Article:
To get acquainted with treaties, visit http://memory.loc.gov. This Web site contains the United States Statutes at Large for the first 43 Congresses, covering 1789 to 1875 (before 1948 the Statutes at Large contained all treaties and international agreements entered into by the U.S. government). To find American Indian treaties, click on the "treaties with Indians" link. Browse through the table of contents using the "Prev Image" and "Next Image" links to find the page number of the treaty that you need. Enter the page number in the "Turn to image" box to get to the correct page. Full-text searching is not available on this Web site.
Another source for treaties is Oklahoma State University's digitization of Indian Affairs: Laws and Treaties,3 at . Volume two of this seven-volume compilation of laws relating to American Indians covers treaties between American Indian tribes and the U.S. government entered into from 1778 to 1883. (Although treaty-making ended in 1871, the U.S. government continued to make "agreements" with American Indian tribes.) You can browse treaties by name of tribe or by year ratified. The Web site also has an index that includes names of places where treaties were negotiated. While full-text searching is available, there is no way to narrow your search to only the volume on treaties. Therefore, if you are searching for something fairly specific, such as the name of a particular river, the search engine could prove useful, but a broader search may be difficult.
The American Memory Web site from the Library of Congress also is useful. It brings together congressional records, including records of floor debate and copies of bills, from 1774 to 1785. The collection also contains Indian Land Cessations in the United States, 1784-1894,4 which describes lands ceded by or reserved for American Indian tribes and includes maps.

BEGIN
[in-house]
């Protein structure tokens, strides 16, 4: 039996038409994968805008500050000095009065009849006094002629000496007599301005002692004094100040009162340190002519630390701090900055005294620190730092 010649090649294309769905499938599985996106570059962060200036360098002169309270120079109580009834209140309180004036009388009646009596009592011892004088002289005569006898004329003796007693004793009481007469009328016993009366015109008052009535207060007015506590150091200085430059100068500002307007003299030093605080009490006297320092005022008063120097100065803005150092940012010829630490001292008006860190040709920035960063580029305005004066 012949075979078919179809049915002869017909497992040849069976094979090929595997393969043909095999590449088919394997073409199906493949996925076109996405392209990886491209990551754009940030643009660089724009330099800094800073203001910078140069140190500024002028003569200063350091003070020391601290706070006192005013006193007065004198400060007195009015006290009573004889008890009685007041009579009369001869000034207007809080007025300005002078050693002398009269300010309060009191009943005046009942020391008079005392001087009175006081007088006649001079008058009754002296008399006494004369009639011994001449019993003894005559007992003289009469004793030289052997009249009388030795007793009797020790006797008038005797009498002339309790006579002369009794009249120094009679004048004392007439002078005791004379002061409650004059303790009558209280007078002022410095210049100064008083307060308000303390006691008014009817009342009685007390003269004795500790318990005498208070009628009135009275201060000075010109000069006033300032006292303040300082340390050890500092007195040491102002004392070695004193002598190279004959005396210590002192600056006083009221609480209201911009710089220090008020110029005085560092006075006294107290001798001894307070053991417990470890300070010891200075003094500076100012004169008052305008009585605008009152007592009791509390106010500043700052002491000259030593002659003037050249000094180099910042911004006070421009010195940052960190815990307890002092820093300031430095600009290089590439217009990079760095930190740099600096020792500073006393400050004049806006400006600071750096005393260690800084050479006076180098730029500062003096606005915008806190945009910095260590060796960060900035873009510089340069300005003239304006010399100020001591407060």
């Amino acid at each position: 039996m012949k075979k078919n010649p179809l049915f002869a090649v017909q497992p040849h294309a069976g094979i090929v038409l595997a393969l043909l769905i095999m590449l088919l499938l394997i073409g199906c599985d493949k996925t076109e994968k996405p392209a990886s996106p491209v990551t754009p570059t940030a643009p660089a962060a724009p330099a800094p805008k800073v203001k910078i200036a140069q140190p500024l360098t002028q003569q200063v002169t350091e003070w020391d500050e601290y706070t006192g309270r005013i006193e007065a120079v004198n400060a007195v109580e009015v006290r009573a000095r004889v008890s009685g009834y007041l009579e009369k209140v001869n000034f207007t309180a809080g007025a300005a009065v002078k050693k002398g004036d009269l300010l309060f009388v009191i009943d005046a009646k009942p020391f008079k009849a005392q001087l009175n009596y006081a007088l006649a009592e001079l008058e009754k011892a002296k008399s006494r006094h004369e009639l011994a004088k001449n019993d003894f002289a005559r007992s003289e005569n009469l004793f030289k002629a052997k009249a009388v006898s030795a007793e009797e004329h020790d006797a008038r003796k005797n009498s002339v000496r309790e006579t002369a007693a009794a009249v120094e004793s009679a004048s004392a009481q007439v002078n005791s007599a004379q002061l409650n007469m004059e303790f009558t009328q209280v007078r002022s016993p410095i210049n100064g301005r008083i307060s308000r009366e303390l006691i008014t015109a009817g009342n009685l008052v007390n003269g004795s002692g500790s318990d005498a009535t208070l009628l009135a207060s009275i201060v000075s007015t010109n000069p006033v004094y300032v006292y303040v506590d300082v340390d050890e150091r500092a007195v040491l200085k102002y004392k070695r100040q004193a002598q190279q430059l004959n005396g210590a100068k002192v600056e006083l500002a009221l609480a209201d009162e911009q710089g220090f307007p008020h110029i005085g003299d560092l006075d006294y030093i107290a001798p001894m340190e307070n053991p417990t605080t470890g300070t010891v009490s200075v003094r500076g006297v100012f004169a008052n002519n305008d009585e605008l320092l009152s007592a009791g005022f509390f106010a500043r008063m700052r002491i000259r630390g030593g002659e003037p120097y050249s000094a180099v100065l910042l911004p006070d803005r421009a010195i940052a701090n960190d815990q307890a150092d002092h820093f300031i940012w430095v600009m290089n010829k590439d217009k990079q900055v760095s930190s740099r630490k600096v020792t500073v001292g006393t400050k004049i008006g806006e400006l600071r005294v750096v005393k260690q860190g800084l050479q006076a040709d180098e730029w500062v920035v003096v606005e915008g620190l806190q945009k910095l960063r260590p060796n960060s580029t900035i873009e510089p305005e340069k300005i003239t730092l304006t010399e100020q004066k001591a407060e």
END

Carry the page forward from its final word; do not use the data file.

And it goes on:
Federal Statutes and Regulations
Many federal statutes and regulations also relate to American Indians. One place to begin this type of research is the Indian law section of the Cornell Legal Information Institute (LLI) Web site. The LLI Web site gives links to relevant constitutional, statutory, and regulatory sections, such as title 25 of the United States Code (U.S.C.) (Indians) and 18 U.S.C. § 1152 (dealing with tribal court jurisdiction). You can either browse or search the code.
The Tribal Court Clearinghouse provides links for particular sections of title 25 that are relevant to tribal courts. The Wisconsin Judicare Web site has links to federal laws affecting American Indians, with links organized by popular name (such as the Indian Child Welfare Act5 and the Indian Gaming Regulatory Act6).
In addition, title 25 of the Code of Federal Regulations (C.F.R.) is devoted to American Indians. You can use the Government Printing Office's C.F.R. Web site, to browse and search title 25 of the C.F.R. The U.S.C. is the codification of laws passed by Congress, while the C.F.R. is the compilation of regulations promulgated by federal agencies.
Even though the C.F.R. covers many aspects of regulations relating to American Indians, individual federal agencies also publish regulatory guidance. The Bureau of Indian Affairs (BIA) is a major regulatory agency for American Indians. The BIA's Web site has been taken off-line due to the Cobell litigation,7 and there is no estimate as to when the Web site will resume operation. However, the BIA has been able to provide a Web page with links to other federal agencies that also deal with American Indians. The Department of Interior's (DOI) subject index also may be a useful resource for finding federal government Web sites that relate to American Indians. In addition, the Tribal Court Clearinghouse has a Web page devoted to the different federal agencies that have administrative responsibilities related to American Indians.
Another source of administrative agency guidance are DOI Solicitor's opinions. Opinions may be requested on various topics, much like requesting attorney general opinions. The DOI Web site has solicitor's opinions from 1993 to January 2001, organized by decision number (it appears that no new opinions have been issued since 2001). In addition, the University of Oklahoma has DOI Solicitor's opinions from 1917 to 1974. These also are organized by decision number, but a subject index is included at the bottom of the page.